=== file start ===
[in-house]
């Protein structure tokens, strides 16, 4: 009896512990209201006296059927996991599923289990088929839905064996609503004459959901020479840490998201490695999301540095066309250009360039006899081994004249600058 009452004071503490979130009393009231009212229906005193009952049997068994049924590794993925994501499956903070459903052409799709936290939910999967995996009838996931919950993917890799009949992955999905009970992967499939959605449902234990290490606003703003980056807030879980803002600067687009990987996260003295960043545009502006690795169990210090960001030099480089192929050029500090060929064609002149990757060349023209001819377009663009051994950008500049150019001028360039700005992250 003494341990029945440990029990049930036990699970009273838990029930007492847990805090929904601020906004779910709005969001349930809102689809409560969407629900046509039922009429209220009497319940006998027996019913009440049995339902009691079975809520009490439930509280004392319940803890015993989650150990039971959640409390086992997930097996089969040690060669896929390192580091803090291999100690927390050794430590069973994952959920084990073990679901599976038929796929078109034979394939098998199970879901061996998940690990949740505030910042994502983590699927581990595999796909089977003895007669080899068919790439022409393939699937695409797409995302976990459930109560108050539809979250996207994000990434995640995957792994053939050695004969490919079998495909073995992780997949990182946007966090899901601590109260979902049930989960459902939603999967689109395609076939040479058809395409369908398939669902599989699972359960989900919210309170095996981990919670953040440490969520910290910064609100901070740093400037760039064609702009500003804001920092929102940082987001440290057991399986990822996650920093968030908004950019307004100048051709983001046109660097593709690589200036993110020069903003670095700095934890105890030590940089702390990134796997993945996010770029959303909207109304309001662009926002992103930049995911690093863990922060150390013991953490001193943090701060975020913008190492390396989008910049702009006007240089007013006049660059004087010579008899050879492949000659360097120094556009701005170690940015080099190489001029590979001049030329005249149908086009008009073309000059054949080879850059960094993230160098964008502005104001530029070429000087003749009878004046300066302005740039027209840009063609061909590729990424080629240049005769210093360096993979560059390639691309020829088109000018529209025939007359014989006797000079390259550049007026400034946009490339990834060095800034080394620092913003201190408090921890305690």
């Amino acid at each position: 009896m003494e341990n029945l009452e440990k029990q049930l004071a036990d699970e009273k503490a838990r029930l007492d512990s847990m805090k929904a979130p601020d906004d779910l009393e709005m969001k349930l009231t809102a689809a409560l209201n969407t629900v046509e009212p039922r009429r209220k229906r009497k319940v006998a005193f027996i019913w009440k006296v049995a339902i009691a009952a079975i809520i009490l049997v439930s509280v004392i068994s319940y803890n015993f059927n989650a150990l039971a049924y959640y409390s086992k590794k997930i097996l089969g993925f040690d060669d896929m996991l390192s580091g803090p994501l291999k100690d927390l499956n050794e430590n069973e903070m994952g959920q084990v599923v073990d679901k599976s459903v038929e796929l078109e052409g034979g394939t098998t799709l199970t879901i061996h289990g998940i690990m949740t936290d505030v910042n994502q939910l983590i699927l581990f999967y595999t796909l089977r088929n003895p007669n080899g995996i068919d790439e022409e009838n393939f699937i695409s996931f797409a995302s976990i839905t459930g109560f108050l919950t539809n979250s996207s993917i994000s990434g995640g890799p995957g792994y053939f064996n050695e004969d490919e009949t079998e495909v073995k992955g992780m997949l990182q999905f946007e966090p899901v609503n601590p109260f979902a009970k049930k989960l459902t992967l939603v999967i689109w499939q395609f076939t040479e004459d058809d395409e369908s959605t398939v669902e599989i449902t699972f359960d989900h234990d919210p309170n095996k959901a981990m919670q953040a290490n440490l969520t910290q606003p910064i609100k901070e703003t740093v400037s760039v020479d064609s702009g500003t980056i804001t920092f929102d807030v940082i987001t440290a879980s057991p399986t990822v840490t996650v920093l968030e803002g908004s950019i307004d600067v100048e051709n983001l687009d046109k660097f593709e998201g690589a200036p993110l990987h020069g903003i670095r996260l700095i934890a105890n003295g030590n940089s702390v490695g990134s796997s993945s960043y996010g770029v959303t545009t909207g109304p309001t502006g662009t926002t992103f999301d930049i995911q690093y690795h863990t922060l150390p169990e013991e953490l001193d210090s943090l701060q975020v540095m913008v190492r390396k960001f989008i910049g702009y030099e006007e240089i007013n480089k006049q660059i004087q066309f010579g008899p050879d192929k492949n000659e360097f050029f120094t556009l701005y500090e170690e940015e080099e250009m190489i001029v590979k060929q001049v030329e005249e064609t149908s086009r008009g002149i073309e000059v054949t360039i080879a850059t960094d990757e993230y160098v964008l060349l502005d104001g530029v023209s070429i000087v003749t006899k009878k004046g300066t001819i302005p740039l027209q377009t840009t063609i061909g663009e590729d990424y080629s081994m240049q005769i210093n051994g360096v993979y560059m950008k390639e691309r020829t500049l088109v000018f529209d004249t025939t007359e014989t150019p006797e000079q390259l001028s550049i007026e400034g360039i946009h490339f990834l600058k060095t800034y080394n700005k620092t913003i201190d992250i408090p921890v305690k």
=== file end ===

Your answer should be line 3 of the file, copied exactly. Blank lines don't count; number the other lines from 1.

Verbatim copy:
């Amino acid at each position: 009896m003494e341990n029945l009452e440990k029990q049930l004071a036990d699970e009273k503490a838990r029930l007492d512990s847990m805090k929904a979130p601020d906004d779910l009393e709005m969001k349930l009231t809102a689809a409560l209201n969407t629900v046509e009212p039922r009429r209220k229906r009497k319940v006998a005193f027996i019913w009440k006296v049995a339902i009691a009952a079975i809520i009490l049997v439930s509280v004392i068994s319940y803890n015993f059927n989650a150990l039971a049924y959640y409390s086992k590794k997930i097996l089969g993925f040690d060669d896929m996991l390192s580091g803090p994501l291999k100690d927390l499956n050794e430590n069973e903070m994952g959920q084990v599923v073990d679901k599976s459903v038929e796929l078109e052409g034979g394939t098998t799709l199970t879901i061996h289990g998940i690990m949740t936290d505030v910042n994502q939910l983590i699927l581990f999967y595999t796909l089977r088929n003895p007669n080899g995996i068919d790439e022409e009838n393939f699937i695409s996931f797409a995302s976990i839905t459930g109560f108050l919950t539809n979250s996207s993917i994000s990434g995640g890799p995957g792994y053939f064996n050695e004969d490919e009949t079998e495909v073995k992955g992780m997949l990182q999905f946007e966090p899901v609503n601590p109260f979902a009970k049930k989960l459902t992967l939603v999967i689109w499939q395609f076939t040479e004459d058809d395409e369908s959605t398939v669902e599989i449902t699972f359960d989900h234990d919210p309170n095996k959901a981990m919670q953040a290490n440490l969520t910290q606003p910064i609100k901070e703003t740093v400037s760039v020479d064609s702009g500003t980056i804001t920092f929102d807030v940082i987001t440290a879980s057991p399986t990822v840490t996650v920093l968030e803002g908004s950019i307004d600067v100048e051709n983001l687009d046109k660097f593709e998201g690589a200036p993110l990987h020069g903003i670095r996260l700095i934890a105890n003295g030590n940089s702390v490695g990134s796997s993945s960043y996010g770029v959303t545009t909207g109304p309001t502006g662009t926002t992103f999301d930049i995911q690093y690795h863990t922060l150390p169990e013991e953490l001193d210090s943090l701060q975020v540095m913008v190492r390396k960001f989008i910049g702009y030099e006007e240089i007013n480089k006049q660059i004087q066309f010579g008899p050879d192929k492949n000659e360097f050029f120094t556009l701005y500090e170690e940015e080099e250009m190489i001029v590979k060929q001049v030329e005249e064609t149908s086009r008009g002149i073309e000059v054949t360039i080879a850059t960094d990757e993230y160098v964008l060349l502005d104001g530029v023209s070429i000087v003749t006899k009878k004046g300066t001819i302005p740039l027209q377009t840009t063609i061909g663009e590729d990424y080629s081994m240049q005769i210093n051994g360096v993979y560059m950008k390639e691309r020829t500049l088109v000018f529209d004249t025939t007359e014989t150019p006797e000079q390259l001028s550049i007026e400034g360039i946009h490339f990834l600058k060095t800034y080394n700005k620092t913003i201190d992250i408090p921890v305690k």